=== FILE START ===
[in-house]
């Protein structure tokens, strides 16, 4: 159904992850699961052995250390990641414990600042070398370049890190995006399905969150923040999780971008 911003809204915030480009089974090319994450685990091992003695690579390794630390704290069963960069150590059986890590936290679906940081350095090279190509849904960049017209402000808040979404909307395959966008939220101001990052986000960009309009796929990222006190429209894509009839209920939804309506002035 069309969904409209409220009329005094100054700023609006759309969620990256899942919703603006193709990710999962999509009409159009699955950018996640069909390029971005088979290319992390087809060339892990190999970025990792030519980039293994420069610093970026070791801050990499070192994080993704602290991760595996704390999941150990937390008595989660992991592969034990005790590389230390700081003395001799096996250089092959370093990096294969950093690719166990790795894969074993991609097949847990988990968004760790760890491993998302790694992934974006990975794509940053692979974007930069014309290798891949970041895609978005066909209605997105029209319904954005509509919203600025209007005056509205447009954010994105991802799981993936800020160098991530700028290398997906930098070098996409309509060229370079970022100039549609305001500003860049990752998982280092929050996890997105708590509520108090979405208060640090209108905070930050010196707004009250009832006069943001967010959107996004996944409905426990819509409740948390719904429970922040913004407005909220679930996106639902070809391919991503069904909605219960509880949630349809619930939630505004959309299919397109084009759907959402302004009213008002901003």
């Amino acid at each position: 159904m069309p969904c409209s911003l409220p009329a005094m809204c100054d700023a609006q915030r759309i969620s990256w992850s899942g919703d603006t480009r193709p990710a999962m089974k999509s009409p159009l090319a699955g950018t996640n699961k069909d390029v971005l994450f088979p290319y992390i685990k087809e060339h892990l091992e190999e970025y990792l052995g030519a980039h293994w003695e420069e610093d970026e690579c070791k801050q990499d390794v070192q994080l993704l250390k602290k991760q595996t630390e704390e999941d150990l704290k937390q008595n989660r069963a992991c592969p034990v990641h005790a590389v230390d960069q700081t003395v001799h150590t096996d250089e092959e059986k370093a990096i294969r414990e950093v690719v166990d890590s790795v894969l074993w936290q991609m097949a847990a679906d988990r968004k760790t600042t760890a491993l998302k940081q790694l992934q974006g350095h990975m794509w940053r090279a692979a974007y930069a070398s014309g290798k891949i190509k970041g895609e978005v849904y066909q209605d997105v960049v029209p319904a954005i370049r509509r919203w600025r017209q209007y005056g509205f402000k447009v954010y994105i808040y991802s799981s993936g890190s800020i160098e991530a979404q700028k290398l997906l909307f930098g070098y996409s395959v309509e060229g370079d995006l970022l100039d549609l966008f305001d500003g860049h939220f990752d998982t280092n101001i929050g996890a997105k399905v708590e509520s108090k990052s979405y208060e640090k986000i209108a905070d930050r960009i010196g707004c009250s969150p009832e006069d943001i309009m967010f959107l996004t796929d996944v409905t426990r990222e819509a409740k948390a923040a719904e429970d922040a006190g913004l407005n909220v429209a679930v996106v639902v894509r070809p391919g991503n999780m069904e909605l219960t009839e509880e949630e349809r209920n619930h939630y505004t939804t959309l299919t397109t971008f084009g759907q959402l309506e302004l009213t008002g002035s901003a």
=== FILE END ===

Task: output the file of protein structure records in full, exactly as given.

[in-house]
């Protein structure tokens, strides 16, 4: 159904992850699961052995250390990641414990600042070398370049890190995006399905969150923040999780971008 911003809204915030480009089974090319994450685990091992003695690579390794630390704290069963960069150590059986890590936290679906940081350095090279190509849904960049017209402000808040979404909307395959966008939220101001990052986000960009309009796929990222006190429209894509009839209920939804309506002035 069309969904409209409220009329005094100054700023609006759309969620990256899942919703603006193709990710999962999509009409159009699955950018996640069909390029971005088979290319992390087809060339892990190999970025990792030519980039293994420069610093970026070791801050990499070192994080993704602290991760595996704390999941150990937390008595989660992991592969034990005790590389230390700081003395001799096996250089092959370093990096294969950093690719166990790795894969074993991609097949847990988990968004760790760890491993998302790694992934974006990975794509940053692979974007930069014309290798891949970041895609978005066909209605997105029209319904954005509509919203600025209007005056509205447009954010994105991802799981993936800020160098991530700028290398997906930098070098996409309509060229370079970022100039549609305001500003860049990752998982280092929050996890997105708590509520108090979405208060640090209108905070930050010196707004009250009832006069943001967010959107996004996944409905426990819509409740948390719904429970922040913004407005909220679930996106639902070809391919991503069904909605219960509880949630349809619930939630505004959309299919397109084009759907959402302004009213008002901003």
């Amino acid at each position: 159904m069309p969904c409209s911003l409220p009329a005094m809204c100054d700023a609006q915030r759309i969620s990256w992850s899942g919703d603006t480009r193709p990710a999962m089974k999509s009409p159009l090319a699955g950018t996640n699961k069909d390029v971005l994450f088979p290319y992390i685990k087809e060339h892990l091992e190999e970025y990792l052995g030519a980039h293994w003695e420069e610093d970026e690579c070791k801050q990499d390794v070192q994080l993704l250390k602290k991760q595996t630390e704390e999941d150990l704290k937390q008595n989660r069963a992991c592969p034990v990641h005790a590389v230390d960069q700081t003395v001799h150590t096996d250089e092959e059986k370093a990096i294969r414990e950093v690719v166990d890590s790795v894969l074993w936290q991609m097949a847990a679906d988990r968004k760790t600042t760890a491993l998302k940081q790694l992934q974006g350095h990975m794509w940053r090279a692979a974007y930069a070398s014309g290798k891949i190509k970041g895609e978005v849904y066909q209605d997105v960049v029209p319904a954005i370049r509509r919203w600025r017209q209007y005056g509205f402000k447009v954010y994105i808040y991802s799981s993936g890190s800020i160098e991530a979404q700028k290398l997906l909307f930098g070098y996409s395959v309509e060229g370079d995006l970022l100039d549609l966008f305001d500003g860049h939220f990752d998982t280092n101001i929050g996890a997105k399905v708590e509520s108090k990052s979405y208060e640090k986000i209108a905070d930050r960009i010196g707004c009250s969150p009832e006069d943001i309009m967010f959107l996004t796929d996944v409905t426990r990222e819509a409740k948390a923040a719904e429970d922040a006190g913004l407005n909220v429209a679930v996106v639902v894509r070809p391919g991503n999780m069904e909605l219960t009839e509880e949630e349809r209920n619930h939630y505004t939804t959309l299919t397109t971008f084009g759907q959402l309506e302004l009213t008002g002035s901003a």